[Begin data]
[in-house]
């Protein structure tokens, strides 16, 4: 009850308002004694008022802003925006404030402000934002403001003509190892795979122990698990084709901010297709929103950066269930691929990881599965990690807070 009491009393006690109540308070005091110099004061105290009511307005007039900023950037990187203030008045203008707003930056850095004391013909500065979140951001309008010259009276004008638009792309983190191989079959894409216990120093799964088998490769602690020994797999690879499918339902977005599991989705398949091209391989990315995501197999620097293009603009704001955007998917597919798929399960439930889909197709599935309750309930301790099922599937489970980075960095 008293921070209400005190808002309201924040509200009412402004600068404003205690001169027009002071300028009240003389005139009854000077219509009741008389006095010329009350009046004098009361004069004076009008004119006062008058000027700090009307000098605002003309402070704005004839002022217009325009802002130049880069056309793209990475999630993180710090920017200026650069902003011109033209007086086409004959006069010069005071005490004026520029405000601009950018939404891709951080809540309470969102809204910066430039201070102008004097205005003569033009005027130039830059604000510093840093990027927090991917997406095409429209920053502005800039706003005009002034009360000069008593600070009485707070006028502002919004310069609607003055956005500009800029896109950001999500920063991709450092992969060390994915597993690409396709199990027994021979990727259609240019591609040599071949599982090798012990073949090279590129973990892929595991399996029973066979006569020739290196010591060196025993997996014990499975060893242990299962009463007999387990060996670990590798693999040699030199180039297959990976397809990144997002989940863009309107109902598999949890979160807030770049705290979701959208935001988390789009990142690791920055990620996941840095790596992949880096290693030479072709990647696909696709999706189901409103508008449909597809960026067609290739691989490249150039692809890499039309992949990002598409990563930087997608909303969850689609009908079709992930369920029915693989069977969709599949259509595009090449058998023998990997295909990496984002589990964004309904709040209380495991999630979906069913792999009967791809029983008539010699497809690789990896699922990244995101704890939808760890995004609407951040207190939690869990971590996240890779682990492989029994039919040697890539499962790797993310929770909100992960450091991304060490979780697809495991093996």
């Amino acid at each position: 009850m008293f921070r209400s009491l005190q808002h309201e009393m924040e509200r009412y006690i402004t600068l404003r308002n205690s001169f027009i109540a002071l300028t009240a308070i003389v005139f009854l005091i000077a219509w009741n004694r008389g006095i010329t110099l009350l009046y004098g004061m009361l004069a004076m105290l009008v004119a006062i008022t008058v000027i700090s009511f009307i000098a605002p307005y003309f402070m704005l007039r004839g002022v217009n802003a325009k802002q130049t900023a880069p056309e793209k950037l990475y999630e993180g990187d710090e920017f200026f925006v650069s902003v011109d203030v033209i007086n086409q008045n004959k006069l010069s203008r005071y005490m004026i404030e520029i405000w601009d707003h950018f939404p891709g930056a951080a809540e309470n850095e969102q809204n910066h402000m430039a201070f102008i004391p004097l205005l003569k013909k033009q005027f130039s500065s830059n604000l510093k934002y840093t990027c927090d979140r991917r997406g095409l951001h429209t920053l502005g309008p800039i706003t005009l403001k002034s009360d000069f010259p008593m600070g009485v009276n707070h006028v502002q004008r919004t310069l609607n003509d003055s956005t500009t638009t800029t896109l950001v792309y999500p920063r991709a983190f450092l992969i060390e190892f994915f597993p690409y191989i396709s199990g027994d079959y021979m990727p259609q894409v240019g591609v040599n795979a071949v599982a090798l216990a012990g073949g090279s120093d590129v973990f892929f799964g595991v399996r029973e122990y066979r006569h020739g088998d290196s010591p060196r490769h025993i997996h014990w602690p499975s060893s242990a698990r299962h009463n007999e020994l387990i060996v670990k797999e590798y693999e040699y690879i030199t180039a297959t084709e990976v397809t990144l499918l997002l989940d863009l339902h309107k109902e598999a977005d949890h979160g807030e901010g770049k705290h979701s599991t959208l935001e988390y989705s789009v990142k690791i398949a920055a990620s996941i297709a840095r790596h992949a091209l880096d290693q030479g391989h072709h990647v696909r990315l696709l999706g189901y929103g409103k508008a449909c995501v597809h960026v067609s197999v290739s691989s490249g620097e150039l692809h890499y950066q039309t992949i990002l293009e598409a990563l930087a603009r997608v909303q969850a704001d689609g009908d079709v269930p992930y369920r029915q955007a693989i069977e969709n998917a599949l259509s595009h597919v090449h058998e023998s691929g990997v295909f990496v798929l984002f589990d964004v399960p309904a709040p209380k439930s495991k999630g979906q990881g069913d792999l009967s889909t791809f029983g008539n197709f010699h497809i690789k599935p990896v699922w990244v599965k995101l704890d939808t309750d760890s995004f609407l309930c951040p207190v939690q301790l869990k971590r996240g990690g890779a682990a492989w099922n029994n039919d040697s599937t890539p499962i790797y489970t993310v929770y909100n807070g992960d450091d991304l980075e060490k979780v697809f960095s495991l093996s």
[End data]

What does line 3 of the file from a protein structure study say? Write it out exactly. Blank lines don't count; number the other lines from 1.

């Amino acid at each position: 009850m008293f921070r209400s009491l005190q808002h309201e009393m924040e509200r009412y006690i402004t600068l404003r308002n205690s001169f027009i109540a002071l300028t009240a308070i003389v005139f009854l005091i000077a219509w009741n004694r008389g006095i010329t110099l009350l009046y004098g004061m009361l004069a004076m105290l009008v004119a006062i008022t008058v000027i700090s009511f009307i000098a605002p307005y003309f402070m704005l007039r004839g002022v217009n802003a325009k802002q130049t900023a880069p056309e793209k950037l990475y999630e993180g990187d710090e920017f200026f925006v650069s902003v011109d203030v033209i007086n086409q008045n004959k006069l010069s203008r005071y005490m004026i404030e520029i405000w601009d707003h950018f939404p891709g930056a951080a809540e309470n850095e969102q809204n910066h402000m430039a201070f102008i004391p004097l205005l003569k013909k033009q005027f130039s500065s830059n604000l510093k934002y840093t990027c927090d979140r991917r997406g095409l951001h429209t920053l502005g309008p800039i706003t005009l403001k002034s009360d000069f010259p008593m600070g009485v009276n707070h006028v502002q004008r919004t310069l609607n003509d003055s956005t500009t638009t800029t896109l950001v792309y999500p920063r991709a983190f450092l992969i060390e190892f994915f597993p690409y191989i396709s199990g027994d079959y021979m990727p259609q894409v240019g591609v040599n795979a071949v599982a090798l216990a012990g073949g090279s120093d590129v973990f892929f799964g595991v399996r029973e122990y066979r006569h020739g088998d290196s010591p060196r490769h025993i997996h014990w602690p499975s060893s242990a698990r299962h009463n007999e020994l387990i060996v670990k797999e590798y693999e040699y690879i030199t180039a297959t084709e990976v397809t990144l499918l997002l989940d863009l339902h309107k109902e598999a977005d949890h979160g807030e901010g770049k705290h979701s599991t959208l935001e988390y989705s789009v990142k690791i398949a920055a990620s996941i297709a840095r790596h992949a091209l880096d290693q030479g391989h072709h990647v696909r990315l696709l999706g189901y929103g409103k508008a449909c995501v597809h960026v067609s197999v290739s691989s490249g620097e150039l692809h890499y950066q039309t992949i990002l293009e598409a990563l930087a603009r997608v909303q969850a704001d689609g009908d079709v269930p992930y369920r029915q955007a693989i069977e969709n998917a599949l259509s595009h597919v090449h058998e023998s691929g990997v295909f990496v798929l984002f589990d964004v399960p309904a709040p209380k439930s495991k999630g979906q990881g069913d792999l009967s889909t791809f029983g008539n197709f010699h497809i690789k599935p990896v699922w990244v599965k995101l704890d939808t309750d760890s995004f609407l309930c951040p207190v939690q301790l869990k971590r996240g990690g890779a682990a492989w099922n029994n039919d040697s599937t890539p499962i790797y489970t993310v929770y909100n807070g992960d450091d991304l980075e060490k979780v697809f960095s495991l093996s």